Accelerator: I wish I'd known... How to handle growth

It may be what you want, but without structure it can sow the seeds of destruction, warns Nick Hood.

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Last Updated: 31 Aug 2010

Growing businesses are often the victims of their own success. Almost as many small firms fail because they can't handle a sudden surge in turnover as they do from struggling with too little demand. So what can be done to prevent a thriving business from being wrecked by its own success?

Fast-growing revenues mean a drain on working capital. Higher sales rarely result in instant cash in the firm's bank account. So to avoid future cashflow problems, put in place sufficient working capital before you rush to increase turnover.

If you don't want to extend your bank overdraft, or can't, consider factoring or invoice discounting. Both offer credit based on the invoices you raise. Factoring is now a mature, safe and sophisticated industry that caters for even quite small businesses.

Is increased revenues what your business needs right now? higher sales often mean lower margins, so the impact may be neutral at best and negative at worst. Too many firms assume that revenue equals profit, without analysing the basic profitability of those extra sales.

Sit down regularly to review the profitability of each customer. Often, 80% of profit stems from only 20% of customers, so a lot of customers exist only to flatter the top line. Managing growth well means being hard-nosed about dropping unprofitable business and not accepting marginal new customers for the sake of top-line performance. Learning to turn down trade will stand both you and the business in good stead.

Accurate budgeting is also an essential growth discipline. Forecasts are vital, and they must be updated regularly on a rolling 12-month basis. If sales are rising at 25% a year, a budget prepared 11 months ago is dangerously out of date. Good forecasts must include a cashflow projection to avoid a working-capital crisis precipitated by unexpected VAT or rent bills.

Growth puts pressure on resources that is ignored at the owner-manager's peril. Overcrowded premises are inefficient, so plan ahead and build in flexibility with shorter-term property commitments. Production facilities, logistics and management information systems operating beyond capacity generate customer dissatisfaction and dilute profitability. So budget for extra capacity rather than taking on work and worrying later how it can be carried out.

But the greatest threat from headlong growth is what it does to the human capital. Managers and staff don't react well to being run at full speed round the clock. For very small firms, the consequences of someone quitting unexpectedly can be catastrophic. Recognise that more sales must mean more human resource. If you plan ahead, you have a far better chance of hiring the right staff than you will in a blind panic as operations grind to a halt.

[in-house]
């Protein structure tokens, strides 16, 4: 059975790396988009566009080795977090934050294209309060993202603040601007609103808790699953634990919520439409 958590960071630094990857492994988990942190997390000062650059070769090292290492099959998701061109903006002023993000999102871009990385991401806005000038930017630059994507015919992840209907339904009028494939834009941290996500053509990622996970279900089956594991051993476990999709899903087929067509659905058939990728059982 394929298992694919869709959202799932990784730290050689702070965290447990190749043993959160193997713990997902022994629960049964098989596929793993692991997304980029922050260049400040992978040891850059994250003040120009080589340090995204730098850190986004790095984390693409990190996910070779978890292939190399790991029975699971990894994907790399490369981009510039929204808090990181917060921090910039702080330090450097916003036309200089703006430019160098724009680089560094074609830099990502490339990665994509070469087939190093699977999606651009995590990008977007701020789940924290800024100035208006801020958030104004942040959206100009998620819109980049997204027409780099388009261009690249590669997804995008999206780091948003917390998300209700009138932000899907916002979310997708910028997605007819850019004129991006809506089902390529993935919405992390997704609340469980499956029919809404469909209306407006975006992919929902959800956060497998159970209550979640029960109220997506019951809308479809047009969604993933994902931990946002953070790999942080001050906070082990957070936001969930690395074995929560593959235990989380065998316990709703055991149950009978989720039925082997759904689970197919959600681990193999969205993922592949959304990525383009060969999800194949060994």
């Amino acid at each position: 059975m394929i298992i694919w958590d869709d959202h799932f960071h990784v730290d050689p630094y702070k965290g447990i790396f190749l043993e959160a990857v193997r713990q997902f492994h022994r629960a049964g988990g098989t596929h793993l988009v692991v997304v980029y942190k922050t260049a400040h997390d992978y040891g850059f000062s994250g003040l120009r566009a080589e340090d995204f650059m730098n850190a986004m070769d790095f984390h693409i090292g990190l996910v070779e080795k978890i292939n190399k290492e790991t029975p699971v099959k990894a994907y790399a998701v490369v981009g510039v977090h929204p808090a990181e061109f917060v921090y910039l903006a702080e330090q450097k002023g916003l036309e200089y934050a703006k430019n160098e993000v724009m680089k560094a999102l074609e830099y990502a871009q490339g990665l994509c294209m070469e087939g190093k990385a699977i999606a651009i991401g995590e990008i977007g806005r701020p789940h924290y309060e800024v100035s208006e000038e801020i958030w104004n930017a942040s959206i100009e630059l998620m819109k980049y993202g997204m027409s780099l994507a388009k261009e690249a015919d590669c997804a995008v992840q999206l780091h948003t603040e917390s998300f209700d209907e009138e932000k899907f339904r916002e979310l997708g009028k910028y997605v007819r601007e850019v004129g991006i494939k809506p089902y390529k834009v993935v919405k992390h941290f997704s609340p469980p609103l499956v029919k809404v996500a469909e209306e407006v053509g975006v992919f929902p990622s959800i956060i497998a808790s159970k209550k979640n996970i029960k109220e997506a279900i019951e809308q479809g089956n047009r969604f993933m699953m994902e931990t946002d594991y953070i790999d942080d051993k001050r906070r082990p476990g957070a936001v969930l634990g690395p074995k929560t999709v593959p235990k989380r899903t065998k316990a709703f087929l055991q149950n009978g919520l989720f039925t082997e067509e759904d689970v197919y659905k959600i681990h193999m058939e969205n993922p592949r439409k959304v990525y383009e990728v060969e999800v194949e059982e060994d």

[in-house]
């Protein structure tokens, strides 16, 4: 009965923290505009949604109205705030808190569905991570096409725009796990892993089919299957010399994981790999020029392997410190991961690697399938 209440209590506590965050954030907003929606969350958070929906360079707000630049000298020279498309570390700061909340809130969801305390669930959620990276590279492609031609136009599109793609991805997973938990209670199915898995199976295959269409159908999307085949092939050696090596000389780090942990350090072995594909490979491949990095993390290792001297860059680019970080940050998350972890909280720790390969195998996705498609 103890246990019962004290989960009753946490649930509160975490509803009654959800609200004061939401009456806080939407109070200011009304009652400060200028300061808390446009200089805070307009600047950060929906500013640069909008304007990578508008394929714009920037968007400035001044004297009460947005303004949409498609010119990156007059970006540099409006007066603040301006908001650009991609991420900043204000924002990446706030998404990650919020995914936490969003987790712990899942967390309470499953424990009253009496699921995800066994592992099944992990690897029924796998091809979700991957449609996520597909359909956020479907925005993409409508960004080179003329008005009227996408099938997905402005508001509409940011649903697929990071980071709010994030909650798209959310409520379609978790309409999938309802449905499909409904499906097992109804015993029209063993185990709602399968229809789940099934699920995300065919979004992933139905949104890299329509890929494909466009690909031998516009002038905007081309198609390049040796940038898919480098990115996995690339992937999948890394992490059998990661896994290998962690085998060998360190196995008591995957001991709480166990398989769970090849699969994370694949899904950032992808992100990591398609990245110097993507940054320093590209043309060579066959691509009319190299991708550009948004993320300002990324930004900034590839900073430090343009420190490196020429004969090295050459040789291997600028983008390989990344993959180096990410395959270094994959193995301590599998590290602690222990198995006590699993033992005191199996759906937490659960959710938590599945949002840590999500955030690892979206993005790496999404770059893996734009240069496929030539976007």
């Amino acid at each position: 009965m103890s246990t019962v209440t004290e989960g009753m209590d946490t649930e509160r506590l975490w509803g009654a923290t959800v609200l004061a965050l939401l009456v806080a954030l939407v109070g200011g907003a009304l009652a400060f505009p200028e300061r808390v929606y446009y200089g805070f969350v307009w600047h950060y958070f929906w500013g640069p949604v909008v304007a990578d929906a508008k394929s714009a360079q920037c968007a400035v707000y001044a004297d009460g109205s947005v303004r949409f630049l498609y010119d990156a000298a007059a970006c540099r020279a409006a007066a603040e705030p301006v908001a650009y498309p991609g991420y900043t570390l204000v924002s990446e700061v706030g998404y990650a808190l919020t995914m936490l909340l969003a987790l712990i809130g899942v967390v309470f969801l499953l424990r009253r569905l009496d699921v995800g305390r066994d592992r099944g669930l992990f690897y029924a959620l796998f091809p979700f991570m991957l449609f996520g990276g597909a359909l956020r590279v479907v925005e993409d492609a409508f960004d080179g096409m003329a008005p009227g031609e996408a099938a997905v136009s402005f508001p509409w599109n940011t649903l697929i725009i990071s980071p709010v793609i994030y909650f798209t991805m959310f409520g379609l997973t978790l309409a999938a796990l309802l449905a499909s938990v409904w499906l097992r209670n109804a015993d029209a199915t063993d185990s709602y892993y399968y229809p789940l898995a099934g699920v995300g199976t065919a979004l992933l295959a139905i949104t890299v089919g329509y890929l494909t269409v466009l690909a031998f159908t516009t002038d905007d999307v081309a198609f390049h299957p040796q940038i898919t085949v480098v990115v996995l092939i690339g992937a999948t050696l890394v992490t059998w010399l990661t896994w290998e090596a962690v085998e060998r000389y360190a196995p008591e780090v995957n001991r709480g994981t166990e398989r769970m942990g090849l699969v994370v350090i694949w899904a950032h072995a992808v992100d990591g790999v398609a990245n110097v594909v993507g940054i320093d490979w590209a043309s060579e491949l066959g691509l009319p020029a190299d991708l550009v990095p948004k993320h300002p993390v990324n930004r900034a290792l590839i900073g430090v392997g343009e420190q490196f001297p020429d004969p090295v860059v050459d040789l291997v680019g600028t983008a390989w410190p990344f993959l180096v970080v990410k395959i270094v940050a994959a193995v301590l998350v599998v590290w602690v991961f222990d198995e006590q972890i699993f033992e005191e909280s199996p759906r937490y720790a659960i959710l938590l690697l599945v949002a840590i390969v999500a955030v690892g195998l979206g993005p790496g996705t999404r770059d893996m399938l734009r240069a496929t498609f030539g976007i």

Question the capabilities of existing staff, too. In sales and marketing, different skills are needed as customers get bigger and more sophisticated. And sooner or later you'll need a finance director (see accelerator1) rather than a book-keeper.

All entrepreneurs worry about loss of control, particularly when the business is growing fast. Hiring a non-executive director or an experienced business mentor can provide a sounding-board for ideas and a shoulder to cry on when things are tough. Good mentors are hard to find, so take up references and ensure that their expertise matches the requirements of your business. The right one can add enormous value and be very cost-effective.

Nick Hood is executive chairman of Begbies Global Network (nick.hood@begbies-traynor.com)

SIX WAYS TO KEEP YOUR FIRM ON TRACK

Organise working capital early - preferably from funders who understand your business. Growth means you'll need more of it.

Don't chase revenue growth for its own sake - question how profitable new business is likely to be.

Keep doing that 80:20 analysis - get rid of unprofitable business and you'll make more money and need less funding.

Update forecasts monthly on a rolling 12-month basis, and include a cashflow budget, not just a trading budget.

Keep your business hardware under review. Expand premises, systems and equipment sooner rather than later.

Don't penny-pinch with your employees - losing staff can be devastating, and replacement very expensive.

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